Tuesday, June 05, 2012

Marisol McDonald Doesn't Match

Thanks Laura Beth Menser for introducing me to a bi-lingual book.

Brown, M.  (2011).  Marisol McDonald doesn’t match.  San Francisco:  Children’s Book Press.

         Marisol McDonald Doesn’t Match, by Monica Brown, is a colorful bilingual (Spanish and English), multicultural children’s book about a biracial, Peruvian-Scottish-American young girl who likes the idea of mismatched things.  Marisol loves to wear green polka dots and purple strips.  She likes to take peanut butter and jelly burritos for lunch.  She speaks Spanish, English, and sometimes both.  She writes her first name in cursive and her last name in print.  Marisol’s peers do not understand her mismatched choices.  One day she decides to match everything, but she finds out she doesn’t enjoy a peanut butter and jelly sandwich or wearing clothes that are the same color.  Her teacher, Ms. Apple, gives her a note at the end of the day that says she likes her just the way she is.  You’ll have to read the book to find out what happens at the end of the story—will Marisol choose to match or mismatch things?

The book won the 2012 Pura Belpre Illustrator Honor Award and was listed as a 2012 ALSC (Association for Library Service to Children) Notable Book.  The illustrator, Sara Palacios, used mixed media illustrations throughout the book to create bubbly illustrations and combine the English and Spanish cultures.  She used Spanish newspaper print on different objects in the book, which include:  a bird (pg. 2), soccer ball (pg. 5, pg. 21), a store named Elena’s (pg. 5), a cow pepper shaker (pg. 8), pitcher (pg. 9), Marisol’s apron (pg. 22), Ms. Apple’s skirt (pg. 23), and different buildings (pg. 24-25).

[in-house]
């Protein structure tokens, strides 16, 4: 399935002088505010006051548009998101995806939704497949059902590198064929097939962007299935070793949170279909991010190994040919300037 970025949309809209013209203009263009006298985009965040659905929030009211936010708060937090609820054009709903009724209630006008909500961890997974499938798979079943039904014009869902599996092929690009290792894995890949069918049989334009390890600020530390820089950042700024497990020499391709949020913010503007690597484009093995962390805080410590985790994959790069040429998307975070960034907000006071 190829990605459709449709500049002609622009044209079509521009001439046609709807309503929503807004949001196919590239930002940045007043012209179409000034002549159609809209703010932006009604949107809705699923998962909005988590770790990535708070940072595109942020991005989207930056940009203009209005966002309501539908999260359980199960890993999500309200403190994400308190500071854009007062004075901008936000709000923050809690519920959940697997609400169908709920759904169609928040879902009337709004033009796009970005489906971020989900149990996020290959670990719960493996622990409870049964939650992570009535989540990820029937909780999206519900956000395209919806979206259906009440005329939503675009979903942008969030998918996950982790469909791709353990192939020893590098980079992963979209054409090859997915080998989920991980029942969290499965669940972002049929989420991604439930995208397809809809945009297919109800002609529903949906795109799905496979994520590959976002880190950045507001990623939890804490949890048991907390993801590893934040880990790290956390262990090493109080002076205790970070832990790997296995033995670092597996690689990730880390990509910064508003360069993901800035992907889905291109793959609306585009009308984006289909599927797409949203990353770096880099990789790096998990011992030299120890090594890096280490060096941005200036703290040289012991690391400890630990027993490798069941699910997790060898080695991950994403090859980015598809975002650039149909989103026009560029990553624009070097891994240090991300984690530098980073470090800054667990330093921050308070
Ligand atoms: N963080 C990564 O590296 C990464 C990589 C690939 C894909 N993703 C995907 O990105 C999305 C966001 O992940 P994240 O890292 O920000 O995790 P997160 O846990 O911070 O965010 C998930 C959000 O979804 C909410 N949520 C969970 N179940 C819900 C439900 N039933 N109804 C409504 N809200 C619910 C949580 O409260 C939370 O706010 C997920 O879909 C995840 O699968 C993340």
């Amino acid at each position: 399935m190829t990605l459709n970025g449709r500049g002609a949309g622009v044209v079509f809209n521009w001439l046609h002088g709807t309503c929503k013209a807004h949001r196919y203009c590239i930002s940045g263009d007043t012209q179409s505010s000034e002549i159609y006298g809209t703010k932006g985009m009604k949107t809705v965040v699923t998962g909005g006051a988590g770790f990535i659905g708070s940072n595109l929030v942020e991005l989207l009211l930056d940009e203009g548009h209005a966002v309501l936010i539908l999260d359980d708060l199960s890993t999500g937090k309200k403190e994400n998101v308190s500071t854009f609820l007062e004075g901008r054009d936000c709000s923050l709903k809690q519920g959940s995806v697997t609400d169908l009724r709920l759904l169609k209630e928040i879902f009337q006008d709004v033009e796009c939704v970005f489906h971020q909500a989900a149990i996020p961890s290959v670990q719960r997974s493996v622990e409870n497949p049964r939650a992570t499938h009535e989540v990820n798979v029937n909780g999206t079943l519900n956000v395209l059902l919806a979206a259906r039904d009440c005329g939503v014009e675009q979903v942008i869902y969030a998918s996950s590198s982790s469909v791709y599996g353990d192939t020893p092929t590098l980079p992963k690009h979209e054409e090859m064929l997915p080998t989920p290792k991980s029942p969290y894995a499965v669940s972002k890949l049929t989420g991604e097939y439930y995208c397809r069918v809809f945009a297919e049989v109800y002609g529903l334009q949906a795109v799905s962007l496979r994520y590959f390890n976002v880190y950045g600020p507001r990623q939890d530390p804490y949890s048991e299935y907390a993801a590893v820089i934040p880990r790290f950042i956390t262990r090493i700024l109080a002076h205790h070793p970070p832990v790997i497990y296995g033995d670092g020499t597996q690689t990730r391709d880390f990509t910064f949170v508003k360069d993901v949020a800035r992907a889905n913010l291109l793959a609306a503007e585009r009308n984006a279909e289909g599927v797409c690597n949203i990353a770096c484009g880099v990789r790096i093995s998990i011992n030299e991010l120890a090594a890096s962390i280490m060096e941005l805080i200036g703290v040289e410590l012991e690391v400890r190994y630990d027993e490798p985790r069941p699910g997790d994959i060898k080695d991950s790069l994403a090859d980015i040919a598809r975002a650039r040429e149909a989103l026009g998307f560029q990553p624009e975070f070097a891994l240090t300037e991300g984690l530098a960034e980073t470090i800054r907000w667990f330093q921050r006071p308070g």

I found this book by searching the 2012 Pura Bepre Award List on the ALSC website.  After reading this book, I would strongly recommend using it to teach students (Kindergarten through 2nd grade) the theme of the book, which is, “It is important to respect others’ cultures and embrace each others’ differences.”

On the author’s website, I found an Activity Kit that goes along with the story Marisol McDonald Doesn’t Match.  It includes activities such as discussing our ancestors’ heritage, using a jigsaw puzzle template to create an illustrated puzzle of the things that make you YOU, filling out a recipe card with your special family recipe, and matching English and Spanish words from the story.  When you go to this link (http://www.monicabrown.net/books/marisol.html), click on the words “Activity Link” next to the globe.  It will open as a PDF file on your computer.

I used the text-to-self strategy in this book to make a connection with my own background and personal experience.  The quote I chose was, “My name is Marisol McDonald and I don’t match because…I don’t want to!” (pg. 26).  This quote reminds me of what it feels like to be a Christian in today’s society.  A lot of times, my Christian beliefs don’t “match up” with society’s view on standards.  I feel mismatched when I choose to stand up for my beliefs, and go against what society says is right.  I believe the text-to-self strategy would be a wonderful technique to use with your students to encourage them to make real world connections with the books they read.

         A BIG question you could ask your students is, “How do you relate to Marisol McDonald in this story?”

No comments: